• Performing any deductions for payroll taxes or employee benefits
  • Distributing pay via paper checks, direct deposit, or payroll cards
  • Filing and paying payroll taxes

In addition to these regular payroll duties, staff should stay on top of legal or regulatory changes. These changes may affect the manner in which you compensate your team.

The important thing is to document your procedure to maintain consistency. Having a standardized payroll procedure will ensure that you maintain accuracy for each and every pay period. 

Once again, payroll software can help. When I Work empowers you to achieve a higher level of standardization while still providing insights on your operations.

5. Use time tracking and attendance software to accurately record employee hours

One of the most challenging parts of payroll processing is keeping track of employee hours and attendance. This is especially true of businesses with many part-time employees or workers who work rotating shifts—such as retailers or restaurants. 

Time and attendance software makes it easy. Most providers allow workers to submit their own time and attendance data.

When I Work, for example, offers an integrated time clock that lets you track hours worked, break times, and more. GPS features give you greater control over when and where your employees clock in and out for better accuracy and visibility. 

These features will make it easier to keep track of employee hours, saving you from manually entering data down the line.

6. Keep track of payroll dates and deadlines

Business owners face a small series of tax and reporting deadlines. Make sure to plan for these dates well in advance so that you’re not surprised when they roll around. Having a long-term payroll calendar will help you align your payroll processes to these various dates and deadlines. 

Keeping track of these dates and deadlines will ensure that you stay on target for tax season. Staying on task prevents you from getting behind in your payroll, and it can also help you plan for holidays or cyclical trends in your business. If you do encounter problems or errors, you can address them quickly before a small issue results in a major challenge for your business.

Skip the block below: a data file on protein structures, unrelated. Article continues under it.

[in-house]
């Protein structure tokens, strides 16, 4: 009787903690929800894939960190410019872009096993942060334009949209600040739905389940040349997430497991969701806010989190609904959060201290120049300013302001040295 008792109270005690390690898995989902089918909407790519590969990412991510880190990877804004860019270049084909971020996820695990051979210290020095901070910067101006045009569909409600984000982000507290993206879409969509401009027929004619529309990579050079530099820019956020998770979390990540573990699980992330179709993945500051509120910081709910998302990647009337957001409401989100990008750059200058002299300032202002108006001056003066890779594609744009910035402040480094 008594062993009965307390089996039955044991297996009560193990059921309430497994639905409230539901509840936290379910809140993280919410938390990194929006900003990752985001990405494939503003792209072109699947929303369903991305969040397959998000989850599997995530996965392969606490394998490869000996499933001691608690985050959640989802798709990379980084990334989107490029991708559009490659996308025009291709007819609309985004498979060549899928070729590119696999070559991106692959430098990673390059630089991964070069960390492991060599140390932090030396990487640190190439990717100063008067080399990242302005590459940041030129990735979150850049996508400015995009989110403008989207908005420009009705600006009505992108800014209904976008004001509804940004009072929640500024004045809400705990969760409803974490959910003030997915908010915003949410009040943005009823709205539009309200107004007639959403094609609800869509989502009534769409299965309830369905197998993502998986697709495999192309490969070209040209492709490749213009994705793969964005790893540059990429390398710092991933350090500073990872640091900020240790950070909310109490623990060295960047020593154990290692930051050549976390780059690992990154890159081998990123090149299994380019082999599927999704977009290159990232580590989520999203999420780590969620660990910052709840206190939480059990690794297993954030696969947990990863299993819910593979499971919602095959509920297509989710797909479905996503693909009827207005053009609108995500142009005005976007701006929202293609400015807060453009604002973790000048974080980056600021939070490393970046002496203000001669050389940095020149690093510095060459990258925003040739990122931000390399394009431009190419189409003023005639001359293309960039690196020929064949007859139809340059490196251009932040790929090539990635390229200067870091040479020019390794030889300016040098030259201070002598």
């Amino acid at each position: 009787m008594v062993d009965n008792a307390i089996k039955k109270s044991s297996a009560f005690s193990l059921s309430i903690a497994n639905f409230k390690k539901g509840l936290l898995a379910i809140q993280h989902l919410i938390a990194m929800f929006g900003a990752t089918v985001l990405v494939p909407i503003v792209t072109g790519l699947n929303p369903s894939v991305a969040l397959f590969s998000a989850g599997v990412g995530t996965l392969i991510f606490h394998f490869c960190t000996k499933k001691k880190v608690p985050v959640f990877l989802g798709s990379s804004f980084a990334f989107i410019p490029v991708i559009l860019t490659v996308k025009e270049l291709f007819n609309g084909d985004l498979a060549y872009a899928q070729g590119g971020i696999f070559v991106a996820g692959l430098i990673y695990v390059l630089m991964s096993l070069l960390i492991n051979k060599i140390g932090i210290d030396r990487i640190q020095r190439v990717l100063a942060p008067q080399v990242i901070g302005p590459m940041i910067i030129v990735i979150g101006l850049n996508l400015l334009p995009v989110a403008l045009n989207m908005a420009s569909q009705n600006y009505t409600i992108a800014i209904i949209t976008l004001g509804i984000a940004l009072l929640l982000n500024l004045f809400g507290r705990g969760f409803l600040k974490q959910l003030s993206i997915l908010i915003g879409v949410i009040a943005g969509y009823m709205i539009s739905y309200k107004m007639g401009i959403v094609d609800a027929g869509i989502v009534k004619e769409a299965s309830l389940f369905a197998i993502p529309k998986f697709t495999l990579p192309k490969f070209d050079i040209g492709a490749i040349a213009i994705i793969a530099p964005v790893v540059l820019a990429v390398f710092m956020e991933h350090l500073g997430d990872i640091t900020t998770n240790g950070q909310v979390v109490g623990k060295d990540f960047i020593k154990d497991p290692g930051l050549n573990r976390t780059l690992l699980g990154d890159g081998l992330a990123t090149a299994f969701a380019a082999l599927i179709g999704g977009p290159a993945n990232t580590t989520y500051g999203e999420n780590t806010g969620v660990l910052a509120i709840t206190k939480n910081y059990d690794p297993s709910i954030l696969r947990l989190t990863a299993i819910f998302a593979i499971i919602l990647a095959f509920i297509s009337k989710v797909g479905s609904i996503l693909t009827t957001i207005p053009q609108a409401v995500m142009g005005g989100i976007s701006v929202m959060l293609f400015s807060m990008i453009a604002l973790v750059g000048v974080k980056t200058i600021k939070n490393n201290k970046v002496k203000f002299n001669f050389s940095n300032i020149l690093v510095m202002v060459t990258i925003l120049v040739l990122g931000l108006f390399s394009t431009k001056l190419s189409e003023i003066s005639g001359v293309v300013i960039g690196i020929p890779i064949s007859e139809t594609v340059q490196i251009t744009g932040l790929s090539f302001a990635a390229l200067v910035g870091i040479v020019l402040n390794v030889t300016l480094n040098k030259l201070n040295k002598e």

7. Use a consistent pay schedule

Businesses have some flexibility in terms of choosing a pay period. Some companies pay their employees monthly, others weekly, and some bi-weekly. 

Ideally, you should select a pay period and then stick to it. Doing so ensures accuracy and also keeps your employees engaged. After all, your workers deserve some predictability in their paychecks. Otherwise, you may see problems in your retention rates.

What about things like bonuses and overtime pay? By definition, these “extras” fall outside of the ordinary income your workers receive. But it’s generally best to aim to include this pay in the paycheck for the period in which it occurred. 

For instance, if a non-exempt employee puts in 45 hours in a given week, the next paycheck should include their regular pay as well as the overtime they accrued during that pay period.

8. Gather real-time data about payroll and staffing

Real-time payroll data will give you direct insight into your labor costs. Business leaders already rely on financial data to calculate their overhead costs. 

Payroll data will help you keep track of your operations, as well as identify trends and patterns that help you strategize for the future. If you’re working on a particular project, payroll data will highlight the way that labor costs can influence your overall ROI.

Payroll software can provide you with real-time data and end-to-end visibility over your workforce. When I Work provides an intuitive dashboard that puts your most important information at your fingertips. You can view data in real-time or use the platform to generate reports for later review. 

Seamlessly implement payroll best practices with When I Work

Payroll best practices revolve around two broad commitments: internal consistency and external accountability. By leveraging payroll data, your business can ensure accurate payroll and compliance with established labor standards.

Payroll software can help you bring these two goals into harmony. When I Work can provide access to your most vital payroll data and help you stay in compliance even when operating multiple locations. 

Automating your payroll will save you time while giving you even greater control over your labor costs. To see these features in action, sign up today for a 14-day free trial.